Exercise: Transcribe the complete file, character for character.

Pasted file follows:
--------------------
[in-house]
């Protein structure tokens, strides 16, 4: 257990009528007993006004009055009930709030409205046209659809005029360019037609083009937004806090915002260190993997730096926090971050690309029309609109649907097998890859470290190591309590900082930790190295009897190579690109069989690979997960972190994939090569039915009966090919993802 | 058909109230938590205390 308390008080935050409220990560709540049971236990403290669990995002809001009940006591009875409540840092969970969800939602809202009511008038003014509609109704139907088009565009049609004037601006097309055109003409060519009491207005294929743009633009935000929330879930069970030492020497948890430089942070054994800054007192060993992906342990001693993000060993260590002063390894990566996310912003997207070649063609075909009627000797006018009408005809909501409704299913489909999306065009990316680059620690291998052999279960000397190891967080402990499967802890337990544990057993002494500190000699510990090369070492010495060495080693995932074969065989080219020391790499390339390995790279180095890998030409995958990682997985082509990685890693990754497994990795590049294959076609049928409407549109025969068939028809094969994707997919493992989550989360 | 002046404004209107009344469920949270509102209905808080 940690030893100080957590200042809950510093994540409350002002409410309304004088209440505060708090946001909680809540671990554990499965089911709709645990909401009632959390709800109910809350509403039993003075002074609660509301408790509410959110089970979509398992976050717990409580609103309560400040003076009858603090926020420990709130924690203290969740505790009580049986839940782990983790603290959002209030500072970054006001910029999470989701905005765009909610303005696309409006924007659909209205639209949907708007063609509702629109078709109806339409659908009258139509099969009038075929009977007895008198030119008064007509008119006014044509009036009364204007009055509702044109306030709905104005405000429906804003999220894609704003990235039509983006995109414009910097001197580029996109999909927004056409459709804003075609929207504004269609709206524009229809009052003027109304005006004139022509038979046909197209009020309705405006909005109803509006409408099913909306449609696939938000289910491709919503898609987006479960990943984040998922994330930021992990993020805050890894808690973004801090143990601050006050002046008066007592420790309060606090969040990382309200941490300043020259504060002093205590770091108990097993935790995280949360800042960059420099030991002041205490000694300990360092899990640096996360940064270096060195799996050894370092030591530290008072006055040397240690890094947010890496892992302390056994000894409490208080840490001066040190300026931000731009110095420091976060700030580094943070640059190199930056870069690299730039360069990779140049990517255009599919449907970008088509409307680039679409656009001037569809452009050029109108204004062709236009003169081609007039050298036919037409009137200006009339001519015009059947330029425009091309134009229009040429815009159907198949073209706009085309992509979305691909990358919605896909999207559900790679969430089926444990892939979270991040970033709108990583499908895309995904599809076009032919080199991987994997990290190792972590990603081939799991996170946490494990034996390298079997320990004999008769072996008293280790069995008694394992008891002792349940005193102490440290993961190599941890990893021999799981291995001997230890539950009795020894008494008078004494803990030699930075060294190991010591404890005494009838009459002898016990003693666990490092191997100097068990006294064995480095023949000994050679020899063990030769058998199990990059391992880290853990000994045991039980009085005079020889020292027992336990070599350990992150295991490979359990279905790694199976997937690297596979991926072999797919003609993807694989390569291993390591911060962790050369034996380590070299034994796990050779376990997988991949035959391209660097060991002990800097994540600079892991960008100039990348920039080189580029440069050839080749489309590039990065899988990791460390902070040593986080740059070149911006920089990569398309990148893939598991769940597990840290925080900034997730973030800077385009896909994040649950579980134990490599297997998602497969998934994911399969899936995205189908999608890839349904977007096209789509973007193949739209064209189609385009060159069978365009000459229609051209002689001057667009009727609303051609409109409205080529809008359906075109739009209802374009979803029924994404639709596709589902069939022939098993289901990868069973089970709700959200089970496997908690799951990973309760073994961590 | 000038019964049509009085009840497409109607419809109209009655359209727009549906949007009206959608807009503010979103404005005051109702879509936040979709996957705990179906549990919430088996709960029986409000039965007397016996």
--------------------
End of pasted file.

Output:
[in-house]
């Protein structure tokens, strides 16, 4: 257990009528007993006004009055009930709030409205046209659809005029360019037609083009937004806090915002260190993997730096926090971050690309029309609109649907097998890859470290190591309590900082930790190295009897190579690109069989690979997960972190994939090569039915009966090919993802 | 058909109230938590205390 308390008080935050409220990560709540049971236990403290669990995002809001009940006591009875409540840092969970969800939602809202009511008038003014509609109704139907088009565009049609004037601006097309055109003409060519009491207005294929743009633009935000929330879930069970030492020497948890430089942070054994800054007192060993992906342990001693993000060993260590002063390894990566996310912003997207070649063609075909009627000797006018009408005809909501409704299913489909999306065009990316680059620690291998052999279960000397190891967080402990499967802890337990544990057993002494500190000699510990090369070492010495060495080693995932074969065989080219020391790499390339390995790279180095890998030409995958990682997985082509990685890693990754497994990795590049294959076609049928409407549109025969068939028809094969994707997919493992989550989360 | 002046404004209107009344469920949270509102209905808080 940690030893100080957590200042809950510093994540409350002002409410309304004088209440505060708090946001909680809540671990554990499965089911709709645990909401009632959390709800109910809350509403039993003075002074609660509301408790509410959110089970979509398992976050717990409580609103309560400040003076009858603090926020420990709130924690203290969740505790009580049986839940782990983790603290959002209030500072970054006001910029999470989701905005765009909610303005696309409006924007659909209205639209949907708007063609509702629109078709109806339409659908009258139509099969009038075929009977007895008198030119008064007509008119006014044509009036009364204007009055509702044109306030709905104005405000429906804003999220894609704003990235039509983006995109414009910097001197580029996109999909927004056409459709804003075609929207504004269609709206524009229809009052003027109304005006004139022509038979046909197209009020309705405006909005109803509006409408099913909306449609696939938000289910491709919503898609987006479960990943984040998922994330930021992990993020805050890894808690973004801090143990601050006050002046008066007592420790309060606090969040990382309200941490300043020259504060002093205590770091108990097993935790995280949360800042960059420099030991002041205490000694300990360092899990640096996360940064270096060195799996050894370092030591530290008072006055040397240690890094947010890496892992302390056994000894409490208080840490001066040190300026931000731009110095420091976060700030580094943070640059190199930056870069690299730039360069990779140049990517255009599919449907970008088509409307680039679409656009001037569809452009050029109108204004062709236009003169081609007039050298036919037409009137200006009339001519015009059947330029425009091309134009229009040429815009159907198949073209706009085309992509979305691909990358919605896909999207559900790679969430089926444990892939979270991040970033709108990583499908895309995904599809076009032919080199991987994997990290190792972590990603081939799991996170946490494990034996390298079997320990004999008769072996008293280790069995008694394992008891002792349940005193102490440290993961190599941890990893021999799981291995001997230890539950009795020894008494008078004494803990030699930075060294190991010591404890005494009838009459002898016990003693666990490092191997100097068990006294064995480095023949000994050679020899063990030769058998199990990059391992880290853990000994045991039980009085005079020889020292027992336990070599350990992150295991490979359990279905790694199976997937690297596979991926072999797919003609993807694989390569291993390591911060962790050369034996380590070299034994796990050779376990997988991949035959391209660097060991002990800097994540600079892991960008100039990348920039080189580029440069050839080749489309590039990065899988990791460390902070040593986080740059070149911006920089990569398309990148893939598991769940597990840290925080900034997730973030800077385009896909994040649950579980134990490599297997998602497969998934994911399969899936995205189908999608890839349904977007096209789509973007193949739209064209189609385009060159069978365009000459229609051209002689001057667009009727609303051609409109409205080529809008359906075109739009209802374009979803029924994404639709596709589902069939022939098993289901990868069973089970709700959200089970496997908690799951990973309760073994961590 | 000038019964049509009085009840497409109607419809109209009655359209727009549906949007009206959608807009503010979103404005005051109702879509936040979709996957705990179906549990919430088996709960029986409000039965007397016996």